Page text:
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UP TO 35,000 manufacturing jobs in the south-west are at risk if Britain does not speed up its net-zero transition, the TUC has warned.
New analysis by the union body found that aerospace, automotive, chemicals and shipbuilding are the areas most at risk of production being offshored to countries with laxer emission constraints.
The TUC said additional employment will also be at risk in local supply chains, on top of the factory and plant jobs under threat from offshoring due to Britain’s lack of a green industrial strategy.
Its research considered factors including each sector’s overall fossil fuel consumption, the ability for domestic production to be replaced with imports, investment in new technology and upgrades needed to decarbonise.
It also looked at the comparative investment by competitor countries, as well as expected future demand, and targets to phase-out the industry’s current technologies such as the 2035 new petrol car ban.
TUC general secretary Paul Nowak, who is set to visit Hinkley Point C nuclear plant today, said: “The race to net zero is a race for industrial revival.
“If we move quickly, we can protect and create thousands of good jobs across the south-west. But if we don’t, we risk industrial decline and haemorrhaging jobs abroad.
"Other countries are already scaling up investment and subsidies in clean technology. We need the same approach here.
“We must act now to safeguard our manufacturing sector.
“Hinkley Point C is an example of the good union jobs that can be created when unions, industry and government act together.”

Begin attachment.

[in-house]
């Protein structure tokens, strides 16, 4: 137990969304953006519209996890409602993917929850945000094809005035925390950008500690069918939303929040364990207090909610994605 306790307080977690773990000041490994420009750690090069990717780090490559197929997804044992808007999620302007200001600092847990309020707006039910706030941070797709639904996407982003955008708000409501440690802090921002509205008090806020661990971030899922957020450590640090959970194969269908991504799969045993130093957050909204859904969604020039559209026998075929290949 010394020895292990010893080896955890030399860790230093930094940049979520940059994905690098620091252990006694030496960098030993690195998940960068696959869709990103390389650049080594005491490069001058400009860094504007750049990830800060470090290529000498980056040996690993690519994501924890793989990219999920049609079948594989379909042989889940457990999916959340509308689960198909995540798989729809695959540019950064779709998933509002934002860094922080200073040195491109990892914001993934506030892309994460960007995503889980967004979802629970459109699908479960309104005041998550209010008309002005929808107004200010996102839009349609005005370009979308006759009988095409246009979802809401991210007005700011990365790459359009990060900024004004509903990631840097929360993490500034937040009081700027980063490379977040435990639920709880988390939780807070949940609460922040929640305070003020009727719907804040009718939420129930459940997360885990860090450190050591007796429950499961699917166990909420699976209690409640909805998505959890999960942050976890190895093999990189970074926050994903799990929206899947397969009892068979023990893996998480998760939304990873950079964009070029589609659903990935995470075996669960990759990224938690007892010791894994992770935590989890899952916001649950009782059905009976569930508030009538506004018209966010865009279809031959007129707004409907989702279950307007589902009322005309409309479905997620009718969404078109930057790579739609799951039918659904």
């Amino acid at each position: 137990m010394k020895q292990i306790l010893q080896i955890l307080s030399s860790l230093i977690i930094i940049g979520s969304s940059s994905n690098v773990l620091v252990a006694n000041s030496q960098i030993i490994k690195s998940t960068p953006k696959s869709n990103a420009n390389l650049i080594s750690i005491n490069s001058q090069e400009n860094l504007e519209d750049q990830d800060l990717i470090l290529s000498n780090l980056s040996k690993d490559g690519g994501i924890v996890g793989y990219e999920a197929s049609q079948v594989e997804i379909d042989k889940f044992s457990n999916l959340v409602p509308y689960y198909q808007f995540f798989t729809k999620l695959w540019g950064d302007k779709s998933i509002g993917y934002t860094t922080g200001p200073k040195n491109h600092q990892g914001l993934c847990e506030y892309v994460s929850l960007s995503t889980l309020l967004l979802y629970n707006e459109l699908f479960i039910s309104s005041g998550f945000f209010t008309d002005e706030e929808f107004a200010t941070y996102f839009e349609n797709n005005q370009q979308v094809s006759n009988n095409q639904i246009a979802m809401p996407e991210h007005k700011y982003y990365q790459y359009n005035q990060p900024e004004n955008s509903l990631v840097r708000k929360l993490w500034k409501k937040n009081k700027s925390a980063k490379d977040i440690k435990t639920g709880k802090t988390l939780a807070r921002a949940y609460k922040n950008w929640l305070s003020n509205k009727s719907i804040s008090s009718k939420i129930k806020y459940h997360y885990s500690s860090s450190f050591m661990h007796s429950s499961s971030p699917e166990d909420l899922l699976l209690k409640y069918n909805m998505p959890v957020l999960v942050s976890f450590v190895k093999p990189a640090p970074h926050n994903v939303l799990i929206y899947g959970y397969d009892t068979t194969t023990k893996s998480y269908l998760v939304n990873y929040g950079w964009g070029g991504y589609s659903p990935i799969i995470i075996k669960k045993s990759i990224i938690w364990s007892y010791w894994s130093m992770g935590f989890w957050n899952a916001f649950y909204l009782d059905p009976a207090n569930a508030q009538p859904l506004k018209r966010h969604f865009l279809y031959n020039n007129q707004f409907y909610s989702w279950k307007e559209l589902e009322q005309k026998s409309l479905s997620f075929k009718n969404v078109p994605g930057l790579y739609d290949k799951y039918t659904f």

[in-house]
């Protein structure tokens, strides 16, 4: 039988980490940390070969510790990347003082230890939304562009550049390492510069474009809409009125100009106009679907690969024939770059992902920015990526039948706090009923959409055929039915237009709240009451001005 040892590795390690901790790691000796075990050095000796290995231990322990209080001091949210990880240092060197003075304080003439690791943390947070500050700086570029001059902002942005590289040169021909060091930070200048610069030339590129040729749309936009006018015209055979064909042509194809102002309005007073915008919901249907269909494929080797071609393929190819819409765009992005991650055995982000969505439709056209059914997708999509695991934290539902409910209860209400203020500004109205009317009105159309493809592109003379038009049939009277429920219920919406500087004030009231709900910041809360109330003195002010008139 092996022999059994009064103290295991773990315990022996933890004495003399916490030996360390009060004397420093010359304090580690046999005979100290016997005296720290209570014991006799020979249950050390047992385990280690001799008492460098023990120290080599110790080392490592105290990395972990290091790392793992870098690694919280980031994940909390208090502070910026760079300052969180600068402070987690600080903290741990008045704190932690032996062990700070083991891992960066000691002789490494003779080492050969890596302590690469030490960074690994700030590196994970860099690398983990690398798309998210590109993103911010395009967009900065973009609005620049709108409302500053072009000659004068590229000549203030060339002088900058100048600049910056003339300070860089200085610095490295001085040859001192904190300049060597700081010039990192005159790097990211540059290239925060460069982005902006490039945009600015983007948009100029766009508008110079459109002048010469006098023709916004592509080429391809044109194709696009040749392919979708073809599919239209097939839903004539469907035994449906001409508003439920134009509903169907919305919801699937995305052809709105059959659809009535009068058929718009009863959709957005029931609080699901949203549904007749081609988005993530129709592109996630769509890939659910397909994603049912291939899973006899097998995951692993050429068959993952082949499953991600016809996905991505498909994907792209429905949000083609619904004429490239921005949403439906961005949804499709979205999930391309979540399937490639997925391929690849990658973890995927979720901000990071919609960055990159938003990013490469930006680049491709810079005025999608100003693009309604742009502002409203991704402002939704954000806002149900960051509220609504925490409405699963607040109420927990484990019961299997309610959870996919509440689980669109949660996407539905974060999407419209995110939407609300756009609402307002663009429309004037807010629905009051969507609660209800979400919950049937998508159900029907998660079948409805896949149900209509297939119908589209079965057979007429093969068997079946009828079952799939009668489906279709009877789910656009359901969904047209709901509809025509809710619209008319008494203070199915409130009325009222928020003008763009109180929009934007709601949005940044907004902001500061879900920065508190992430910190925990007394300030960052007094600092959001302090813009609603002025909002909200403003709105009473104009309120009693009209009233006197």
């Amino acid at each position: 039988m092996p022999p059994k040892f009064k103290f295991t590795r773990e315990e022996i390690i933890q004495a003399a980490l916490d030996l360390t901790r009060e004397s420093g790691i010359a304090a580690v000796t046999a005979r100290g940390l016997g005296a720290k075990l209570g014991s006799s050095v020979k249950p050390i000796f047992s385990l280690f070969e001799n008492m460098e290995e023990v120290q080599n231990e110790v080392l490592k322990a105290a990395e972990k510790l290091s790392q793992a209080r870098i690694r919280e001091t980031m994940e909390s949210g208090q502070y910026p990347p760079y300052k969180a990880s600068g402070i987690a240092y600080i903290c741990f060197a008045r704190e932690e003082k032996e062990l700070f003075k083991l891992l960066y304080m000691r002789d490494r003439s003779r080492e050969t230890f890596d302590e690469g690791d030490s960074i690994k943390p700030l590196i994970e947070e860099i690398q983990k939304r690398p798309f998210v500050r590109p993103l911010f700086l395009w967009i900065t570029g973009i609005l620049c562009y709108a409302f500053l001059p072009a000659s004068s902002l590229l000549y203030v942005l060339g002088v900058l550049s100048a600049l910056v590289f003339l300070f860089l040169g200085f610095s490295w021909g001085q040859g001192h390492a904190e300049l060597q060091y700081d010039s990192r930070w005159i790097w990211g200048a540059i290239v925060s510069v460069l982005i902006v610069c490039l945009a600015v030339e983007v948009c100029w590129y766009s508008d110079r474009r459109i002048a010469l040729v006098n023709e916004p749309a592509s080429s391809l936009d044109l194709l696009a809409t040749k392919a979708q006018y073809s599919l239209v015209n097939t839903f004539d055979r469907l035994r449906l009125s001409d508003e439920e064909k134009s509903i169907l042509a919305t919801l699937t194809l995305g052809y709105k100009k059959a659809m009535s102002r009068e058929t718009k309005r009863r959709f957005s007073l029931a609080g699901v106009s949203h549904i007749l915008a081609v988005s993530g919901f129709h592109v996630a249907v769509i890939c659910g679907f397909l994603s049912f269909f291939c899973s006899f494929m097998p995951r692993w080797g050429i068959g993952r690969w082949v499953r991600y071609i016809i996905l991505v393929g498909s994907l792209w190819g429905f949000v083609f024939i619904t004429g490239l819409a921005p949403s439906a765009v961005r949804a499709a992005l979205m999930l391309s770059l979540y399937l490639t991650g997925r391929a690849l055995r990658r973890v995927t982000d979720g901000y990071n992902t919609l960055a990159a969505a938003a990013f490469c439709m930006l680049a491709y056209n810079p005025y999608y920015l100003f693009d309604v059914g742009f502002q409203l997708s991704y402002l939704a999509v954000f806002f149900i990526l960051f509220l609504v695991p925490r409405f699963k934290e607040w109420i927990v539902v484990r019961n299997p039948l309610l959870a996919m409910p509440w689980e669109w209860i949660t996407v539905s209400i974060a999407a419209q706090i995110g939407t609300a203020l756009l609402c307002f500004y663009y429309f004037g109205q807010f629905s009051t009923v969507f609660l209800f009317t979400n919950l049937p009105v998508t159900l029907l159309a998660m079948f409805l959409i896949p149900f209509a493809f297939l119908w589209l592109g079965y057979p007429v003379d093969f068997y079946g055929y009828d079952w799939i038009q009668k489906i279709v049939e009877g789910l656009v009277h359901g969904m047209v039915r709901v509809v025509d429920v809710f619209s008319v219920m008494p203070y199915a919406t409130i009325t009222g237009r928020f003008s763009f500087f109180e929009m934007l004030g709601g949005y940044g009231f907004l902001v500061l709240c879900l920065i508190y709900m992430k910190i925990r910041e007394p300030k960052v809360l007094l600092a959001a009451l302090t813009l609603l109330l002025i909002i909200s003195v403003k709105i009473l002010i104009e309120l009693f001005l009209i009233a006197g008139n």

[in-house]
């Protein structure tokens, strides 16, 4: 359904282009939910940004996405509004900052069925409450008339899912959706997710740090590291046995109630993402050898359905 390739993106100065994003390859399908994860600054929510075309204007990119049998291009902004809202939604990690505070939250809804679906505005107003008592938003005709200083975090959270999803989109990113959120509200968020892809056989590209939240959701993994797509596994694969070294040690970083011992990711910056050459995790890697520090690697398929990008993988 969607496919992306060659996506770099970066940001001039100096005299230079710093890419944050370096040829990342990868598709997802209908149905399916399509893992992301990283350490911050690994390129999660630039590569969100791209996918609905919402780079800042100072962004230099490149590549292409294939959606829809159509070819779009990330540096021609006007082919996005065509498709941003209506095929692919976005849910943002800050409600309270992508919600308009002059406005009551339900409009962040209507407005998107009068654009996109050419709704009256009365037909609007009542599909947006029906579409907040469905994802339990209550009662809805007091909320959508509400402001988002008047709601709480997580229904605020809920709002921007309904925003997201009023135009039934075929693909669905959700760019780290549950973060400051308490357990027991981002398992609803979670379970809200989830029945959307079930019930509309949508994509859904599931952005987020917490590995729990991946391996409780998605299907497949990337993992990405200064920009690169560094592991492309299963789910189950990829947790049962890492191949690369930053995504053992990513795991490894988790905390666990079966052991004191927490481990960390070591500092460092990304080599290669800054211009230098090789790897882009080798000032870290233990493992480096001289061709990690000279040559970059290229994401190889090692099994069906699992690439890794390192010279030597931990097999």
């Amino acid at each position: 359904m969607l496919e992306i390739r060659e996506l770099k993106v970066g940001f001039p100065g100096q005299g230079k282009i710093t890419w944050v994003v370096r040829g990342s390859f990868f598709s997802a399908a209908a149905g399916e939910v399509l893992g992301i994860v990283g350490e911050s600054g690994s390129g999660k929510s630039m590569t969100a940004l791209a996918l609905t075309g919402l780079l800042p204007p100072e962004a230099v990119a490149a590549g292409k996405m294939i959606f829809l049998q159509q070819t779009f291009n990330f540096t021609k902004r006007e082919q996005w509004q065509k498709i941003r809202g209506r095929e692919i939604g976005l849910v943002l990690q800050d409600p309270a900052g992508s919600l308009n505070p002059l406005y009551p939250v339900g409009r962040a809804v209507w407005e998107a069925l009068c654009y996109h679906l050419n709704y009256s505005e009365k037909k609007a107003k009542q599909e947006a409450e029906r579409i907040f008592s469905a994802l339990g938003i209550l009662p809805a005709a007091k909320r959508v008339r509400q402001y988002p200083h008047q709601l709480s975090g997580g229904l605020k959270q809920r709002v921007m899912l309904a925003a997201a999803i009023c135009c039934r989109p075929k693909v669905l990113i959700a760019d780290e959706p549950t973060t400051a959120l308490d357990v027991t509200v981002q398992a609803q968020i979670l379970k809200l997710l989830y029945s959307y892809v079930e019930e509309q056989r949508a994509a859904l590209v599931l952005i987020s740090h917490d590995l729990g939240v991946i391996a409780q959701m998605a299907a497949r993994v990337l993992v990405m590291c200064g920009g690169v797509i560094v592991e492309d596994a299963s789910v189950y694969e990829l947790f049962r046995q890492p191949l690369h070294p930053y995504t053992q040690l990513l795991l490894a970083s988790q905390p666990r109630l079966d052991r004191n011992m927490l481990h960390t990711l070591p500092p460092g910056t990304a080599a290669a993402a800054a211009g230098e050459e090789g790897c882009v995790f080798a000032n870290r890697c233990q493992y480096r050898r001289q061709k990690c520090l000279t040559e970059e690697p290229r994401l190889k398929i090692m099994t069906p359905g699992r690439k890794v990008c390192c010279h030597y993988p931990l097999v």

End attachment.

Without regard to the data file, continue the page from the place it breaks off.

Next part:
But CND general secretary Kate Hudson argued that nuclear power is not the answer to achieving net zero.
She said: “A rapid transition to net zero – and a government industrial and environmental strategy that makes that happen – is long overdue.
“What is absolutely not necessary, either for clean energy or increased jobs, is nuclear power production.
“Paul Nowak’s choice of Hinkley Point C nuclear power station to make his is unfortunate.
“Nuclear power is not part of the answer to clean energy and net zero. It is not a clean technology, either in production or in waste disposal.
“With renewables on stream, nuclear power is unnecessary and hugely expensive — Hinkley is billions over budget.
“So it’s yes to a rapid transition to net zero, and yes to more jobs – but in genuinely clean and sustainable sectors, not in nuclear power.”
Dan Norris, West of England Metro Mayor, told the Morning Star: “Net zero is a massive opportunity for high-skilled, well-paid, unionised jobs in the West of England.
"Mayoral Combined Authorities like mine are doing all we can at a regional level to shape the green jobs revolution. But we are being let down by a government without a coherent industrial strategy.
“I have introduced initiatives like Retrofit West working with trade unions to kickstart the insulation of homes.
“We already have amazing transferable skills to offer - our aerospace and advanced engineering cluster is the largest in the UK.
“The choice is now clear - ministers can be sore losers in the face of the US’s Inflation Reduction Act and EU’s equally ambitious plans, or they can get in the race - and be in it to win it.
“If they’re unable to do that, then they should step aside and let someone else try.”
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